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Lubin v. Rosenthal

Decided: October 20, 1936.

BENJAMIN LUBIN, PLAINTIFF-APPELLANT,
v.
DAVID ROSENTHAL, DEFENDANT-RESPONDENT



On appeal from the Supreme Court.

For the plaintiff-appellant, Alvord & Alvord.

For the defendant-respondent, Thomas G. Tuso.

Brogan

The opinion of the court was delivered by

BROGAN, CHIEF JUSTICE. The plaintiff sued at law to recover moneys alleged to have been usuriously paid by him to the defendant.

The question before us is whether it was error for the trial court to have directed the entry of a judgment of nonsuit against the plaintiff.

The facts exhibited in the record disclose that the plaintiff and his wife executed two bonds and real estate mortgages to the defendant, one for $16,000, in the year 1923, and the other, at a later date, for $9,000. Before the execution of the first bond and mortgage, the parties agreed, the one to pay and the other to receive, for the use of the money, ten (10%) per centum of the face of the loan in addition to the lawful rate of interest. This usurious exaction was paid, having been retained out of the principal by the lender, and the agreement was that this same exaction should be paid annually. Subsequently the bonus or premium rate was reduced to five (5%) per centum, in addition to legal interest. The same situation obtained as to the second loan. In all, the plaintiff avers that he is entitled to recover these unlawful exactions which, with interest, amount to more than $10,000.

The defendant answered, setting up eight separate defenses as well as a counter-claim. He denied the usury and, pointing to certain written extensions of the term of the mortgages which contain a statement of the amount due thereon and a declaration of no set-off, says that such agreements are the equivalent of a release.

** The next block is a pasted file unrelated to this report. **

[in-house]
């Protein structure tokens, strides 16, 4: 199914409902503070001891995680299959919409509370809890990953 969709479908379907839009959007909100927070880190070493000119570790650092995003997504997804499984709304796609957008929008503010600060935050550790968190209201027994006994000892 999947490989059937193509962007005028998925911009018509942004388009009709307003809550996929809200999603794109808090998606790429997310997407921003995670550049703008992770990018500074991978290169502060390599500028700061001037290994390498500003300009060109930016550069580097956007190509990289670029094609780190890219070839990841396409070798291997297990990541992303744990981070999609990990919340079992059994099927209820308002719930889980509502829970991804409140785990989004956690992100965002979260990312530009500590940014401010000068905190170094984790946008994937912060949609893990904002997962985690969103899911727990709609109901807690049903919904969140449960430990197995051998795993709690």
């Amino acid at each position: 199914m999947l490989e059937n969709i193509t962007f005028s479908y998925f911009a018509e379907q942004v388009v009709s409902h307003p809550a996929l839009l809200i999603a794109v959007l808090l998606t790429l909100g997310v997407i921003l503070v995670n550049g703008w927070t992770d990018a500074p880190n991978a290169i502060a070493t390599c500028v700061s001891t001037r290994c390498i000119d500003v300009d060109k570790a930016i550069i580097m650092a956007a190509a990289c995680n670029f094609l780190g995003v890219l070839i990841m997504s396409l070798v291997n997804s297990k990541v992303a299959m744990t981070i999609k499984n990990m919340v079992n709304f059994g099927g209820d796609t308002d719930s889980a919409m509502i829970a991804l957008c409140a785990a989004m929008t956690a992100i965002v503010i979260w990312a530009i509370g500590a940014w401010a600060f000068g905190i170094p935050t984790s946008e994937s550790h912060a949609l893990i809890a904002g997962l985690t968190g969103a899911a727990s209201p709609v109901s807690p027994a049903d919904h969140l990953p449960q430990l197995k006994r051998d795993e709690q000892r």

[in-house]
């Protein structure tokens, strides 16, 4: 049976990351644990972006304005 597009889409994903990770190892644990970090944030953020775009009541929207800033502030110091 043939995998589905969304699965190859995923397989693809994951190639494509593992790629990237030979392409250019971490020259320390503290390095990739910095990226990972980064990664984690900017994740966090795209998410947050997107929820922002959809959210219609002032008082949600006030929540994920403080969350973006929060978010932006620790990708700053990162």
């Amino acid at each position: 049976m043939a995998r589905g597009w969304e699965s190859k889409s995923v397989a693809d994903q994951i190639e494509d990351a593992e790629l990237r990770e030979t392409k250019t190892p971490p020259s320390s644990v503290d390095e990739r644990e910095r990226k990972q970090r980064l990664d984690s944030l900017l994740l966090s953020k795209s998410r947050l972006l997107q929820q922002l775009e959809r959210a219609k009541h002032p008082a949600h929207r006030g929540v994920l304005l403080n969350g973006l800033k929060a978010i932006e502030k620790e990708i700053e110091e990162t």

It appears that the mortgages in question were assigned to the Manufacturers Trust Company, a banking corporation of the State of New York, by the mortgagee and that the plaintiff, at the time these assignments were made, executed a further declaration of no set-off. This written declaration by the plaintiff, the defendant says, operated as a release. Defendant further answered that there was an account stated between the parties at a time when plaintiff was in arrears for interest on these mortgages and, in recognition of the debt for interest, plaintiff gave defendant his notes for the amount in arrears (which is set up as a counter-claim) and this, the defendant contends, amounts to an accord and satisfaction.

Defendant, further answering, said that he and the Manufacturers Trust Company of New York filed a bill to foreclose the second mortgage of $9,000; that the mortgagor filed an answer setting up usury; that this defense was abandoned by agreement; that the parties complainant proceeded to a final decree and that the mortgagee purchased the property

at the foreclosure sale; that pursuant to the agreement made at the time, under which the mortgagor withdrew the defense of usury in the foreclosure suit, the mortgagor also executed a deed of conveyance of the premises to the mortgagee who, in turn, leased the premises to Sidney Lubin for the benefit of the plaintiff in the present suit, for a term ...


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